The obvious reason to discuss rates is to be better informed about how your own compensation compares and to know what number may be appropriate to request when walking into a new job interview. 

If you have started out on a certain career path, it is helpful to know what kind of raises you may expect over the years when promoted. It is also extremely important to compare your workload to similar roles to see if you are being fairly compensated for your time. Some positions may offer hourly rates, daily rates, weekly rates or annual salaries. This is important context to have when breaking down your own pay in comparison. In some cases, an hourly role may benefit the worker if there is a significant amount of overtime. In others, a flat rate or salary is best.

Once you start having these conversations you may quickly learn that you have been underpaid in the past, or on the flip side, maybe you have been fortunate with your compensation so far. Either way, this information can only help you and your peers to be better informed for future negotiations. If you discover you’re being underpaid for your experience and position, this is a good opportunity to have an open discussion with your boss or re-evaluate the type of roles you look for and negotiations you have before taking your next gig.

Building Professional Relationships

In the entertainment industry, building strong professional relationships is crucial to a sustainable career. Being open to sharing important information regarding your role and compensation creates trust and camaraderie between you and your peers.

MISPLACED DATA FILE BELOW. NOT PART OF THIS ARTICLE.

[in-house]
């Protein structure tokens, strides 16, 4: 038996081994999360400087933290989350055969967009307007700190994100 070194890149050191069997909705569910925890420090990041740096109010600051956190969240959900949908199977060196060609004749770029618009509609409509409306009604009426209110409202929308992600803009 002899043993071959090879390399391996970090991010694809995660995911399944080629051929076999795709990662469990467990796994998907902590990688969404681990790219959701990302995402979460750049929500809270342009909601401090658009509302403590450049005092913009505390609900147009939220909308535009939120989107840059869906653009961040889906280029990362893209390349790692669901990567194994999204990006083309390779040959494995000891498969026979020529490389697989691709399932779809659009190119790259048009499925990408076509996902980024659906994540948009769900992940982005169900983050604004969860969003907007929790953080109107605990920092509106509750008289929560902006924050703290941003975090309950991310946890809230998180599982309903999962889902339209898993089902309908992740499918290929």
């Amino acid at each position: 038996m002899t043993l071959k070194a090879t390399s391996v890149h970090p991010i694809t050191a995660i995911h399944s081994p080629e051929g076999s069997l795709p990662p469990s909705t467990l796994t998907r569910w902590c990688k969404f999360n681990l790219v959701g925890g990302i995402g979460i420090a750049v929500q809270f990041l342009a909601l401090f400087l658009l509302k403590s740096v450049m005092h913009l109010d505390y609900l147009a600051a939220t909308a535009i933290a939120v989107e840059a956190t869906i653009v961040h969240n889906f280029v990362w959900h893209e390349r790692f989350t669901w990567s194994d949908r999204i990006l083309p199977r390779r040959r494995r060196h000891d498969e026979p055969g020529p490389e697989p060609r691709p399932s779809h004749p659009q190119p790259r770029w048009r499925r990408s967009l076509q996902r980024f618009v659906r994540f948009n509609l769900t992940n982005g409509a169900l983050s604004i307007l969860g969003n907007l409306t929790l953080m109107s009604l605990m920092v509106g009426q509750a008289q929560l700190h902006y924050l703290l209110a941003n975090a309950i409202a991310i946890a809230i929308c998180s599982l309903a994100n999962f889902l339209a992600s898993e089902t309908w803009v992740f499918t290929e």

Remember, it’s not you versus them. A perfect example of this type of relationship building are some of the groups that industry professionals have formed to collaborate. This includes anything from Facebook groups to professional organizations and unions. In these communities you can often find job postings and career advice, as well as a group of people ready and willing to share their rate or salary information. For example, one of the organizations I am a member of keeps a working shared doc of their freelancer’s current titles, the show or studio and the rate they accepted for the position. This has allowed other members to easily reference and compare, as well as to ensure no one accepts an excessively low rate.

Whether you are a member in numerous organizations, or you simply decide to take the initiative to start the conversation with coworkers at your current company, there are many ways to gather information about industry rates. The more you learn and share, the more confident you will be walking into each new interview or annual review and the stronger your professional relationships will become. The more we foster transparency, the more we can all succeed.

Kealey McGray studied Creative Writing and Film & Television at the University of Michigan. She has worked in almost every part of the entertainment industry for the past 14 years including live TV, unscripted TV, and scripted TV, as well as independent films, commercials, events/concerts, and for a major Hollywood studio.